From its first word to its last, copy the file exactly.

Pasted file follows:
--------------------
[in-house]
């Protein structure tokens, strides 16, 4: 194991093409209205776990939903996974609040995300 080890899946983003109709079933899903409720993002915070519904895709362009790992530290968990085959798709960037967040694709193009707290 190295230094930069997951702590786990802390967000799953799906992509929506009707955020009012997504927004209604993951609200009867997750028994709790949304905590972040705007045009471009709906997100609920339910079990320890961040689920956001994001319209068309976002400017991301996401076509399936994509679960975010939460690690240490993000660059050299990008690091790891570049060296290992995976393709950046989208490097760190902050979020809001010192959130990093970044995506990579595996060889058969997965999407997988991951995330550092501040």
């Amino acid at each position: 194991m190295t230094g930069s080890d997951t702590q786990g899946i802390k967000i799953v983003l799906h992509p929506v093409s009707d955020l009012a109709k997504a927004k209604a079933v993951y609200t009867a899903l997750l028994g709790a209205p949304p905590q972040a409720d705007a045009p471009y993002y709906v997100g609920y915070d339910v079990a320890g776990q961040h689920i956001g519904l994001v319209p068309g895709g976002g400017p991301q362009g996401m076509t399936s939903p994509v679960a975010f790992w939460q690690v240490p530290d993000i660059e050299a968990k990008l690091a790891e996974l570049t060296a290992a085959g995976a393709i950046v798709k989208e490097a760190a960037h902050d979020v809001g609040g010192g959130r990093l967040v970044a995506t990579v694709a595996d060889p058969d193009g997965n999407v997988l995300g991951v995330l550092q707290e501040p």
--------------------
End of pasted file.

[in-house]
């Protein structure tokens, strides 16, 4: 194991093409209205776990939903996974609040995300 080890899946983003109709079933899903409720993002915070519904895709362009790992530290968990085959798709960037967040694709193009707290 190295230094930069997951702590786990802390967000799953799906992509929506009707955020009012997504927004209604993951609200009867997750028994709790949304905590972040705007045009471009709906997100609920339910079990320890961040689920956001994001319209068309976002400017991301996401076509399936994509679960975010939460690690240490993000660059050299990008690091790891570049060296290992995976393709950046989208490097760190902050979020809001010192959130990093970044995506990579595996060889058969997965999407997988991951995330550092501040």
């Amino acid at each position: 194991m190295t230094g930069s080890d997951t702590q786990g899946i802390k967000i799953v983003l799906h992509p929506v093409s009707d955020l009012a109709k997504a927004k209604a079933v993951y609200t009867a899903l997750l028994g709790a209205p949304p905590q972040a409720d705007a045009p471009y993002y709906v997100g609920y915070d339910v079990a320890g776990q961040h689920i956001g519904l994001v319209p068309g895709g976002g400017p991301q362009g996401m076509t399936s939903p994509v679960a975010f790992w939460q690690v240490p530290d993000i660059e050299a968990k990008l690091a790891e996974l570049t060296a290992a085959g995976a393709i950046v798709k989208e490097a760190a960037h902050d979020v809001g609040g010192g959130r990093l967040v970044a995506t990579v694709a595996d060889p058969d193009g997965n999407v997988l995300g991951v995330l550092q707290e501040p």